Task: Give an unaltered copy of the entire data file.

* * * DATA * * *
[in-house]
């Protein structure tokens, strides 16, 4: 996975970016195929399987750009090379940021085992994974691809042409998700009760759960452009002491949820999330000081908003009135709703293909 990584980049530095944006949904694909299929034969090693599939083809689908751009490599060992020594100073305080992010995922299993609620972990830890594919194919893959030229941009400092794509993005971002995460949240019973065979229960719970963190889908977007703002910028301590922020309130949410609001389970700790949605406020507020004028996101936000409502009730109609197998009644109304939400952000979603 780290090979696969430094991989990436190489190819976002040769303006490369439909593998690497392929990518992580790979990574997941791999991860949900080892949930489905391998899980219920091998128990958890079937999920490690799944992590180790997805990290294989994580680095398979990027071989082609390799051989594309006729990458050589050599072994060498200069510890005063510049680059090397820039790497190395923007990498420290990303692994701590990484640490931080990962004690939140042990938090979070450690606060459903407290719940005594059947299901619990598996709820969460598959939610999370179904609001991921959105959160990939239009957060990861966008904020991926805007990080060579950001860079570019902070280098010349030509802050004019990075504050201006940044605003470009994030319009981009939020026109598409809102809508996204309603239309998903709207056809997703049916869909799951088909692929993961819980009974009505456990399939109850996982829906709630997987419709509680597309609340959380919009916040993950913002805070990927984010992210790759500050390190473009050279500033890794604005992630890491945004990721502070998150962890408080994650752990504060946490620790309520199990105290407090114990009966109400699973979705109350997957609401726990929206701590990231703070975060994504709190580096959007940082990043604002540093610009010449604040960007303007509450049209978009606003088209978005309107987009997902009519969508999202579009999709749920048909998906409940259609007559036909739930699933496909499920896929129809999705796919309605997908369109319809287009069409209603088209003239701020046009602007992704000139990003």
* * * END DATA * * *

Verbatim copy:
[in-house]
């Protein structure tokens, strides 16, 4: 996975970016195929399987750009090379940021085992994974691809042409998700009760759960452009002491949820999330000081908003009135709703293909 990584980049530095944006949904694909299929034969090693599939083809689908751009490599060992020594100073305080992010995922299993609620972990830890594919194919893959030229941009400092794509993005971002995460949240019973065979229960719970963190889908977007703002910028301590922020309130949410609001389970700790949605406020507020004028996101936000409502009730109609197998009644109304939400952000979603 780290090979696969430094991989990436190489190819976002040769303006490369439909593998690497392929990518992580790979990574997941791999991860949900080892949930489905391998899980219920091998128990958890079937999920490690799944992590180790997805990290294989994580680095398979990027071989082609390799051989594309006729990458050589050599072994060498200069510890005063510049680059090397820039790497190395923007990498420290990303692994701590990484640490931080990962004690939140042990938090979070450690606060459903407290719940005594059947299901619990598996709820969460598959939610999370179904609001991921959105959160990939239009957060990861966008904020991926805007990080060579950001860079570019902070280098010349030509802050004019990075504050201006940044605003470009994030319009981009939020026109598409809102809508996204309603239309998903709207056809997703049916869909799951088909692929993961819980009974009505456990399939109850996982829906709630997987419709509680597309609340959380919009916040993950913002805070990927984010992210790759500050390190473009050279500033890794604005992630890491945004990721502070998150962890408080994650752990504060946490620790309520199990105290407090114990009966109400699973979705109350997957609401726990929206701590990231703070975060994504709190580096959007940082990043604002540093610009010449604040960007303007509450049209978009606003088209978005309107987009997902009519969508999202579009999709749920048909998906409940259609007559036909739930699933496909499920896929129809999705796919309605997908369109319809287009069409209603088209003239701020046009602007992704000139990003």